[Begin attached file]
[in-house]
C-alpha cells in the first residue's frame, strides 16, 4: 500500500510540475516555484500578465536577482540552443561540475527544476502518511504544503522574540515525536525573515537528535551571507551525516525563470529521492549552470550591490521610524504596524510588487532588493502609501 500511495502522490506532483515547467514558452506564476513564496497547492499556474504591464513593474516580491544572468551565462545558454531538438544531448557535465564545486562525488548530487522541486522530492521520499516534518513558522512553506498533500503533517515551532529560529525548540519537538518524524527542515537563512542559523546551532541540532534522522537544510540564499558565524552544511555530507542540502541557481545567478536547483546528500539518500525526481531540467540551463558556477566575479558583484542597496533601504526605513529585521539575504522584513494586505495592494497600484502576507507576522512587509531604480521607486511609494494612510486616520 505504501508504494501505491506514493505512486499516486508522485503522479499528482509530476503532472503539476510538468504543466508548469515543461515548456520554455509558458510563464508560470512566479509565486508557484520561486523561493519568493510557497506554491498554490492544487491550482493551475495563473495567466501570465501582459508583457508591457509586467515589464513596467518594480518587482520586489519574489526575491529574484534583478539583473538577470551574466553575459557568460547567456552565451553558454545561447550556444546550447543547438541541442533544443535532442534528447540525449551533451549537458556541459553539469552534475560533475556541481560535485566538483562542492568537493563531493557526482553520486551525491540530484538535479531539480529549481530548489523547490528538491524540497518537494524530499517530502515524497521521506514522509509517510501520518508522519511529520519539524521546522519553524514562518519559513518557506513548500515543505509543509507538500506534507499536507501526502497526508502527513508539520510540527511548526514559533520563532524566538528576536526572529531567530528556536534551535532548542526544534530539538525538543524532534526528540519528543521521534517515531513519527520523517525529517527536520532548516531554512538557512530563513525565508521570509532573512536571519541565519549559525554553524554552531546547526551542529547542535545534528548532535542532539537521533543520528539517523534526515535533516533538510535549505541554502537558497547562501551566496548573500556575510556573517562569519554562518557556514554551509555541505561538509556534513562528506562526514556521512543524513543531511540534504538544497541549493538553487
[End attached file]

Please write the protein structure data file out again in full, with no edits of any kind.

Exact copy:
[in-house]
C-alpha cells in the first residue's frame, strides 16, 4: 500500500510540475516555484500578465536577482540552443561540475527544476502518511504544503522574540515525536525573515537528535551571507551525516525563470529521492549552470550591490521610524504596524510588487532588493502609501 500511495502522490506532483515547467514558452506564476513564496497547492499556474504591464513593474516580491544572468551565462545558454531538438544531448557535465564545486562525488548530487522541486522530492521520499516534518513558522512553506498533500503533517515551532529560529525548540519537538518524524527542515537563512542559523546551532541540532534522522537544510540564499558565524552544511555530507542540502541557481545567478536547483546528500539518500525526481531540467540551463558556477566575479558583484542597496533601504526605513529585521539575504522584513494586505495592494497600484502576507507576522512587509531604480521607486511609494494612510486616520 505504501508504494501505491506514493505512486499516486508522485503522479499528482509530476503532472503539476510538468504543466508548469515543461515548456520554455509558458510563464508560470512566479509565486508557484520561486523561493519568493510557497506554491498554490492544487491550482493551475495563473495567466501570465501582459508583457508591457509586467515589464513596467518594480518587482520586489519574489526575491529574484534583478539583473538577470551574466553575459557568460547567456552565451553558454545561447550556444546550447543547438541541442533544443535532442534528447540525449551533451549537458556541459553539469552534475560533475556541481560535485566538483562542492568537493563531493557526482553520486551525491540530484538535479531539480529549481530548489523547490528538491524540497518537494524530499517530502515524497521521506514522509509517510501520518508522519511529520519539524521546522519553524514562518519559513518557506513548500515543505509543509507538500506534507499536507501526502497526508502527513508539520510540527511548526514559533520563532524566538528576536526572529531567530528556536534551535532548542526544534530539538525538543524532534526528540519528543521521534517515531513519527520523517525529517527536520532548516531554512538557512530563513525565508521570509532573512536571519541565519549559525554553524554552531546547526551542529547542535545534528548532535542532539537521533543520528539517523534526515535533516533538510535549505541554502537558497547562501551566496548573500556575510556573517562569519554562518557556514554551509555541505561538509556534513562528506562526514556521512543524513543531511540534504538544497541549493538553487